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Mr. BUTTERFIELD. Mr. Speaker, I yield myself such time as I may consume.
Mr. Speaker, H.R. 5859 repeals a provision of law related to the reporting of automobile insurance cost. This provision requires car dealers to make available to prospective buyers information that compares insurance costs for different vehicles based on damage susceptibility.
While I am always wary of any attempts to limit consumer information, clearly, the provision of law that H.R. 5859 would repeal is simply not working as intended.
Every year, the National Highway Traffic Safety Administration, or NHTSA, as we call it, produces and sends to auto dealers a booklet containing insurance cost information. Dealers have told us that very few consumers even ask for the booklet. Yet, under Federal law, NHTSA is still required to produce and distribute these booklets, and dealers are still required to make them available.
I am not opposed, Mr. Speaker, to ending the current reporting mandate. However, we should not repeal this mandate without acknowledging that the impetus behind the original provision is sound. The purpose of the provision was to give consumers a basis for comparing damageability risk at the point of sale.
Damageability is about how much damage a car is likely to sustain when a collision occurs, even at very low speed. The law also intended to create an incentive for manufacturers to produce cars which are more resistant to damage and less expensive to repair and service.
Whether you think the current requirement is a nuisance for auto dealers or you think that NHTSA has missed the mark in its implementation of the mandate, I think we should accept that consumers continue to have a legitimate interest in minimizing the costs associated with minor collisions.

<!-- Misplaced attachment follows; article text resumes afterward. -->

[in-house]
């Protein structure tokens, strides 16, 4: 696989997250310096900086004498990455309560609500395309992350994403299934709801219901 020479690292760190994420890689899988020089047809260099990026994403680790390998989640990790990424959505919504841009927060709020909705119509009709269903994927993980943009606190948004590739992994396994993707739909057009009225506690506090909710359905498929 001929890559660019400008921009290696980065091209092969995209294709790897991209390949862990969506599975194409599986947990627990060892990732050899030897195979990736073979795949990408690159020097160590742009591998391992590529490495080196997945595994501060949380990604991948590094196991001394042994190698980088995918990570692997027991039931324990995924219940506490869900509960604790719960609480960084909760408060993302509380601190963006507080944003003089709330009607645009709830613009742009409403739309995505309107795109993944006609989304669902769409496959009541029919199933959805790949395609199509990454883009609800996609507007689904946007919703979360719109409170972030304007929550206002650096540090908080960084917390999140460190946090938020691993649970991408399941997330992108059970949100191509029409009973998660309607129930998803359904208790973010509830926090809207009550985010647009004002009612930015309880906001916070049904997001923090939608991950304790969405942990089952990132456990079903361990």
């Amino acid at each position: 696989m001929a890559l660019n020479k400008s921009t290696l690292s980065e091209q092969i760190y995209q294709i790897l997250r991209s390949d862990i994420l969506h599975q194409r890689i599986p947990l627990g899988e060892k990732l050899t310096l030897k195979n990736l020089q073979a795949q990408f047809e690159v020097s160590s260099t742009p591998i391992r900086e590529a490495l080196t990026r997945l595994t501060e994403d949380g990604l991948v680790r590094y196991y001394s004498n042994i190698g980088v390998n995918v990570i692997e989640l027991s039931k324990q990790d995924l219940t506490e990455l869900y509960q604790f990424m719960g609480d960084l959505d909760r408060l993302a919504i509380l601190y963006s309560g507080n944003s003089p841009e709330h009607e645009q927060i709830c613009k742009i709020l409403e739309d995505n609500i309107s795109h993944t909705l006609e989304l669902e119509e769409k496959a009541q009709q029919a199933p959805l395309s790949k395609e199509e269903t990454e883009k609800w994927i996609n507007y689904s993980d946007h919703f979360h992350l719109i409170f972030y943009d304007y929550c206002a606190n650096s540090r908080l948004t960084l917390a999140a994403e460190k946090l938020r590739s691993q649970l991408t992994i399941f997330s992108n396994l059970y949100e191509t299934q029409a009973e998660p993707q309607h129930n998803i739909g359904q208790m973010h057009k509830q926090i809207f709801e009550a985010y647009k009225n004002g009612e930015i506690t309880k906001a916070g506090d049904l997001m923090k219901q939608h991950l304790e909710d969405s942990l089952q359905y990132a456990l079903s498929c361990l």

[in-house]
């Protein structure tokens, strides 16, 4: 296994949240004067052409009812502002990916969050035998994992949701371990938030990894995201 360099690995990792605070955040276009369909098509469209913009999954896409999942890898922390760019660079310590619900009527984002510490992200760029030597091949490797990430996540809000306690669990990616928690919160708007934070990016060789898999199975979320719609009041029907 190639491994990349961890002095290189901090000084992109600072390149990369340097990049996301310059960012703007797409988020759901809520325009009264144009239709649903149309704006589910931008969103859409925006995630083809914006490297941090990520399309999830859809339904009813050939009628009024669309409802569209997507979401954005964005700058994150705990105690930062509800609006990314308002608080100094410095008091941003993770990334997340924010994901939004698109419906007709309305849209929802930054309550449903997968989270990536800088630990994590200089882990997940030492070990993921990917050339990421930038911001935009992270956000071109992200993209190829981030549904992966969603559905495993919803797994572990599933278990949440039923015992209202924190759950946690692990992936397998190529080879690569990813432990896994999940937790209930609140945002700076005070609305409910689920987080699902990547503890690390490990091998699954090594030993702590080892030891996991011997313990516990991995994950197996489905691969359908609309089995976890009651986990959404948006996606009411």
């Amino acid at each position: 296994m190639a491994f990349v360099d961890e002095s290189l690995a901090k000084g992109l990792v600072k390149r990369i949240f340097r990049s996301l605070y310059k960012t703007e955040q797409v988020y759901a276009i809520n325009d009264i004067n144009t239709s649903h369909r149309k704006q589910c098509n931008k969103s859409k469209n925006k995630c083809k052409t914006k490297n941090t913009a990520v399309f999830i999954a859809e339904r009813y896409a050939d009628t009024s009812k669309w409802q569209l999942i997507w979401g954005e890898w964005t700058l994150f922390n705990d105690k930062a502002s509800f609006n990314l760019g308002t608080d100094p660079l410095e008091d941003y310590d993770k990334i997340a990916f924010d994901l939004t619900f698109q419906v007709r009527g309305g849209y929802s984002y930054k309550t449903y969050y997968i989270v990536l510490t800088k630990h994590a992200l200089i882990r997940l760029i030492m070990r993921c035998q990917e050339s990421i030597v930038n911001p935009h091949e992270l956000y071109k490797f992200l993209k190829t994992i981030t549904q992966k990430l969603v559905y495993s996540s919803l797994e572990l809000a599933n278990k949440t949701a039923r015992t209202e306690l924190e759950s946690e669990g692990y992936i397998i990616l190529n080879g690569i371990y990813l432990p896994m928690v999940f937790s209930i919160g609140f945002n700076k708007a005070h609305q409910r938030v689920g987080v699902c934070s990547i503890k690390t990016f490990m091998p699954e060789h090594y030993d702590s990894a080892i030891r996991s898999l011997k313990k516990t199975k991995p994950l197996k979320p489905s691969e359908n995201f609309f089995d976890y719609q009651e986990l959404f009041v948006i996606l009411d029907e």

Therefore, I would like to thank Congressman Harper for his interest in this; Congressman Owens, on our side of the aisle, from New York, who was one of the original Members of Congress who presented this idea; Chairman Bono Mack and Chairman Upton and Ranking Member Waxman for all working with me to include alongside the repeal a requirement that NHTSA thoroughly examine--that would be the requirement--that NHTSA would thoroughly reexamine the issue of how best to inform prospective buyers about damage susceptibility.
I think we have struck the right balance. We fix a valid problem and keep in place a valuable principle.
Under the bill before us, NHTSA would have 2 years--2 years--to conduct a study, solicit public comment, and issue a report to Congress that will determine the most useful data, format, and method for providing simple and understandable damage susceptibility information to consumers. The agency would evaluate whether insurance costs are the best measure of damage susceptibility or whether there is a better way to make comparisons between vehicles and a better way to make such information available to consumers.
Mr. Speaker, I've said time and time again that information is power, and that is certainly true. For example, the NHTSA program Stars on Cars, which provides crashworthiness information to consumers, gives prospective car buyers information they need about how well a vehicle will protect them and their family in the event of a crash. And car companies now routinely compete to make safer cars that better protect passengers.
If we pass H.R. 5859, complete with a provision to get NHTSA to find a better way for consumers to get important damageability information, the same may be accomplished in this case. And so, therefore, I join my colleagues in asking all of our colleagues to vote for this amendment.
I reserve the balance of my time.
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